If you push a different cab size button, the whole list shuffles and it's tough to find the same truck again. Setting it to sort by lowest price the same cheapo truck stays near the top of the list, and I can see what might be the same configuration changing max GCVW with a cab change... which just means some other spec is changing as well, because there are lots of dependencies between configuration choices.

This is a fascinating tool, but extraordinarily frustrating to use. I find it's a lot easier to just pick off the GCWR and GVWR from a drivetrain chart, then subtract the curb weight of the desired configuration to see what's left for a trailer and for payload.
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Old 02-08-2015, 11:18 PM   #114
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Quote:
Originally Posted by Brian B-P View Post
I find it's a lot easier to just pick off the GCWR and GVWR from a drivetrain chart, then subtract the curb weight of the desired configuration to see what's left for a trailer and for payload.
THAT is a quick and easy way to calculate it.
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Old 02-08-2015, 11:43 PM   #115
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Fudging

Quote:
Originally Posted by Brian B-P View Post
Thanks Steve! It could take a long time to find that.

This is about what I would expect - the lightest cab, no extra equipment such as 4WD, and the strong drivetrain and big box that are wanted to do real work.


I agree that few buyers would buy this truck, but it's available and would make sense for the people who really need payload. I don't think this is fudged at all, because Chrysler isn't claiming that all Ram 1500 trucks have this payload.

Truck configuration is like a multiple choice test...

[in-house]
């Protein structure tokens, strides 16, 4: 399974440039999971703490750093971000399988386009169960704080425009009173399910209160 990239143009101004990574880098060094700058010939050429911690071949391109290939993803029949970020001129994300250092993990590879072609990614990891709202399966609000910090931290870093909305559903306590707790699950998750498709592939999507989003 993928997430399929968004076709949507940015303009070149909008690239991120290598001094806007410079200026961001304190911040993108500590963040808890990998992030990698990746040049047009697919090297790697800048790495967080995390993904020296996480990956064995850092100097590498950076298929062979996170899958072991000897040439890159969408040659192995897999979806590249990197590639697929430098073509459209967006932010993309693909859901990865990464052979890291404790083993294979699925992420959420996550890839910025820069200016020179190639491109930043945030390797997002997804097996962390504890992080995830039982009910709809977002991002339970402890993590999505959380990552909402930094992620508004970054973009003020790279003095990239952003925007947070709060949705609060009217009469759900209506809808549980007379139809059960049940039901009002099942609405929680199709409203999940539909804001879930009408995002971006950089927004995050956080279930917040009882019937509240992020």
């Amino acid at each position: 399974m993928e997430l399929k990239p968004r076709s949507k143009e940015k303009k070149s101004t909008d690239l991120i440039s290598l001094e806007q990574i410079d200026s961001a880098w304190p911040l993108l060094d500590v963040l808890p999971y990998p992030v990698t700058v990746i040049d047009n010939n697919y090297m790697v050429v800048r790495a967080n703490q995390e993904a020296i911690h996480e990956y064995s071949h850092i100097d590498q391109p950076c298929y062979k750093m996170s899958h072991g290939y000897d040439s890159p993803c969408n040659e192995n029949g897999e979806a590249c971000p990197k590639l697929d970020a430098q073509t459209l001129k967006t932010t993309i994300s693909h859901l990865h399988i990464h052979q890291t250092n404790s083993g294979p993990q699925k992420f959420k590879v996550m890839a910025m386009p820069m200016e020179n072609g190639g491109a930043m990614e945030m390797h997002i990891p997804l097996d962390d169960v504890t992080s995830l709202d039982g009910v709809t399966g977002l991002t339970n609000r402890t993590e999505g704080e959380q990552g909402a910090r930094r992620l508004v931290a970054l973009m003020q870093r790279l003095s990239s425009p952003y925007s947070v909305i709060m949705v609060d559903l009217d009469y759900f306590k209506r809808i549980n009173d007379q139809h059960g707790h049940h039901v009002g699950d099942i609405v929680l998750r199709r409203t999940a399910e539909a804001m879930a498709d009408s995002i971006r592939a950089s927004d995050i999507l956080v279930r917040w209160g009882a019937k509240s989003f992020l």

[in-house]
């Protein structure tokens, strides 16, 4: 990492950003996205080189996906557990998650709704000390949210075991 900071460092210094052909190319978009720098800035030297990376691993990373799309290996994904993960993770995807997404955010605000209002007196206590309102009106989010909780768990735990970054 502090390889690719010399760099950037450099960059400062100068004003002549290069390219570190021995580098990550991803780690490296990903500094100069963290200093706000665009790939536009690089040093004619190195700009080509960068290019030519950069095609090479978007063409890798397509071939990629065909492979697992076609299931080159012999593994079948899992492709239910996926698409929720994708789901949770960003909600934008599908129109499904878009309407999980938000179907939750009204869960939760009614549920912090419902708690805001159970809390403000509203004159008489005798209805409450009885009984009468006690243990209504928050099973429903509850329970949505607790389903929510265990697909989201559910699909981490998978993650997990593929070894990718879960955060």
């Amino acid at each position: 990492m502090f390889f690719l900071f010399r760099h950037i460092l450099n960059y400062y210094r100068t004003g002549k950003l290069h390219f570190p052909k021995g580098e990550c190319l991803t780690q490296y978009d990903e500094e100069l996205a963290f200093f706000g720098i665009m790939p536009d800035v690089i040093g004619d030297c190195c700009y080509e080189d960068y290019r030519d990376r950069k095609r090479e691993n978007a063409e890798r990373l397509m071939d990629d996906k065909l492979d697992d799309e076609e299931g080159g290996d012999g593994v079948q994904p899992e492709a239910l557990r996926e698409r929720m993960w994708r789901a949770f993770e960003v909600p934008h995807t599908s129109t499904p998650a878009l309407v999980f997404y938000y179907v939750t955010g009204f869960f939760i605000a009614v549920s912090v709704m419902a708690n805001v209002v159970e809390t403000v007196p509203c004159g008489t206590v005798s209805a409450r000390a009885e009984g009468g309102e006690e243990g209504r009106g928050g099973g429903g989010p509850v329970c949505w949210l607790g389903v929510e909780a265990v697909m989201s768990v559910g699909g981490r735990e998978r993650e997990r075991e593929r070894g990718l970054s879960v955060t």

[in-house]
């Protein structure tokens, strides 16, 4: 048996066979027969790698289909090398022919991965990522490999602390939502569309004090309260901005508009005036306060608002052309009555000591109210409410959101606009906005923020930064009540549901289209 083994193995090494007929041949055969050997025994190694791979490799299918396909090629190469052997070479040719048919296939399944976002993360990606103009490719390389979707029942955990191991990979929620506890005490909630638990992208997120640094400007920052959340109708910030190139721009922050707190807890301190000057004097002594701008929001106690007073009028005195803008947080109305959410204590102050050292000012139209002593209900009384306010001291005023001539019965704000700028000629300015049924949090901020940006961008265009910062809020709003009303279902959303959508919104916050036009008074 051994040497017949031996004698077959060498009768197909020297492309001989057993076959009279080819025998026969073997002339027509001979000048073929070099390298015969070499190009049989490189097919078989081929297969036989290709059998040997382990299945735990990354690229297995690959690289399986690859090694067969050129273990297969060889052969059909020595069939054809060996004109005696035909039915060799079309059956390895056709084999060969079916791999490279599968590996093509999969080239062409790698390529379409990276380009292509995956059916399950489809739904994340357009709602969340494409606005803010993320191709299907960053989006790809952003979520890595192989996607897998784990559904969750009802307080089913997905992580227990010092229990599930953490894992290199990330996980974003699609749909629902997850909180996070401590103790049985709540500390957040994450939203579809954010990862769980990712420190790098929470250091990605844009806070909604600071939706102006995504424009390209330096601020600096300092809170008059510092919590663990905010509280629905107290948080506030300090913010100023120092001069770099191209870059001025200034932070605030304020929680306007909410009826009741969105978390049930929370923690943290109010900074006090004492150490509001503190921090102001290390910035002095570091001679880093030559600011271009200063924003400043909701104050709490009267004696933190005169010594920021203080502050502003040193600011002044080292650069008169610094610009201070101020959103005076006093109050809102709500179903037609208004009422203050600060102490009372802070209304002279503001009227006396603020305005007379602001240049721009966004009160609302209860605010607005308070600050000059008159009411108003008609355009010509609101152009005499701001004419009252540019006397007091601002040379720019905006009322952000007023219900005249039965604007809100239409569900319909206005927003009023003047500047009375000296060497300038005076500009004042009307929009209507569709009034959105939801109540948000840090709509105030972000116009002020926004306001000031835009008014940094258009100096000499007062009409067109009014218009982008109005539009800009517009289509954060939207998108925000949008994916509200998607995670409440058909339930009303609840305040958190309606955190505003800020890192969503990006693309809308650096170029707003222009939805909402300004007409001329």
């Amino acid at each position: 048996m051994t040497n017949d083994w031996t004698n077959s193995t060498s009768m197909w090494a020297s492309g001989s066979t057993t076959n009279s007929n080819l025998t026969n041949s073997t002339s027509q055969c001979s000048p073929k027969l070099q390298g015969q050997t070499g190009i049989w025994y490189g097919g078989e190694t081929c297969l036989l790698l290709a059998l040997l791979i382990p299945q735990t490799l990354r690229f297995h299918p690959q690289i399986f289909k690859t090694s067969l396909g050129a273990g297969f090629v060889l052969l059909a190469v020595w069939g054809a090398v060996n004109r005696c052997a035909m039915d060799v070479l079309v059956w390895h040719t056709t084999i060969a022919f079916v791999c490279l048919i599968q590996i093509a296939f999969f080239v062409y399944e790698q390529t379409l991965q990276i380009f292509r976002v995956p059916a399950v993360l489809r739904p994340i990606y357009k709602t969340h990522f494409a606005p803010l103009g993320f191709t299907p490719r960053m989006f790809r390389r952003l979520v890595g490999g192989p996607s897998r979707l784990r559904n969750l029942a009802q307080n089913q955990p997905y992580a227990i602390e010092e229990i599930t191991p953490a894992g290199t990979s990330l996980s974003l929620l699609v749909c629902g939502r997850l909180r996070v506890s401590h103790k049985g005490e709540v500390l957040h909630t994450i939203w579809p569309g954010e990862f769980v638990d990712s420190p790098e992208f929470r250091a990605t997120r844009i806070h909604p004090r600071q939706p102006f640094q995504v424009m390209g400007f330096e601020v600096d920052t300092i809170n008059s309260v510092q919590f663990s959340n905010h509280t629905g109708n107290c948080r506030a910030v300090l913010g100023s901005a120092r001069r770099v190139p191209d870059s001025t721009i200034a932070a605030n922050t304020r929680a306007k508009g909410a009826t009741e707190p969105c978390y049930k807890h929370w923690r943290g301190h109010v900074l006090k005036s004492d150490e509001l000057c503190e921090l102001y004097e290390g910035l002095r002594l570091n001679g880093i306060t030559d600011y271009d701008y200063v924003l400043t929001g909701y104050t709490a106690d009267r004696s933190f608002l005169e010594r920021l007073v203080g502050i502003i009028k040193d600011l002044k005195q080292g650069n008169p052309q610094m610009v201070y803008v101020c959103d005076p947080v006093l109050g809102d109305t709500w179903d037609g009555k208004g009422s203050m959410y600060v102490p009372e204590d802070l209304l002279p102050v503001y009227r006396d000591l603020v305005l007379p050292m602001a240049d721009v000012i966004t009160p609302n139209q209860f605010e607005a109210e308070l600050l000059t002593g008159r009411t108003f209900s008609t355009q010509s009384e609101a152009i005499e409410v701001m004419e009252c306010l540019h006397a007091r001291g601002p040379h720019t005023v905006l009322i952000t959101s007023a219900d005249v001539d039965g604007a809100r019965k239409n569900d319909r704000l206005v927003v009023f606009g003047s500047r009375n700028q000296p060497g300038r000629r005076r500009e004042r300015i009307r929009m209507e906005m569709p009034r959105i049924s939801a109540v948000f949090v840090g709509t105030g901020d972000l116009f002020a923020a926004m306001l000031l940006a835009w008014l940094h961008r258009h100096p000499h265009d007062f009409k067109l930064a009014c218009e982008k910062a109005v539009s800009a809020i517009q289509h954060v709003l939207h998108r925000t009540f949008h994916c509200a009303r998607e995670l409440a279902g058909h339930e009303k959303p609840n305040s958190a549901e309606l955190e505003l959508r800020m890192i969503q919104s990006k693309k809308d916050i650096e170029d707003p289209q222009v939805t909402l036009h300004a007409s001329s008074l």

1. high fuel economy "as good as ***" (with the 2WD small-engine version)
  2. 5 passengers in comfort (with the extra-long crew cab, covered in leather)
  3. massive towing capacity "up to ***** pounds" (with the big engine, long wheelbase, regular cab)
  4. heavy-duty payload "up to **** pounds" (with the regular cab, long box, 2WD, basic trim)
Unfortunately, there is no "all of the above" choice.
Forgive me ; Fudging was a poor choice of words on my part . I have met several people who have purchased a truck based on the maximum towing numbers shown on the TV or in print ads. They see the term " properly equipped "and assume that if their vehicle has the tow package ,they can tow the max no matter how their truck is configured . I met one man who believed because his Ram was rated to tow 10,000 lbs he could tow a 9800 lb 5th wheeler with 1200 Lbs of hitch weight (unloaded) I believe that truck mfgs. sometimes state their tow numbers in a way that confuses the uneducated .
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Old 02-09-2015, 08:50 AM   #116
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Payload is found on a sticker inside the driver door and it is significantly lower than the payload the manuf. list in their charts. Most new full size pickups have real world payloads less than 1500 lbs.
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Old 02-09-2015, 10:57 AM   #117
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I just checked my sticker and it states 1490# limit for passengers and cargo, including tongue/pin weight.
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Old 02-09-2015, 04:31 PM   #118
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Its a good thing that we don't need a lot of payload with our light weight Escapes.
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Old 02-09-2015, 08:51 PM   #119
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I test drove a 2015 Ram 1500 Big Horn EcoDiesel crew cab 4wd over the weekend and the door jamb payload sticker said ~1,168 lbs.. The salesman didn't believe that was all the truck could carry. Payload typically isn't an issue for a bumper pull as the tongue weight isn't as much as pin weight, especially with a weight distributing hitch.

Jim, what configuration is your truck?
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Old 02-09-2015, 09:02 PM   #120
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Mine is the 2014 Ram Sport model, 5.7 hemi with 8 speed and 3:21 rear....quad cab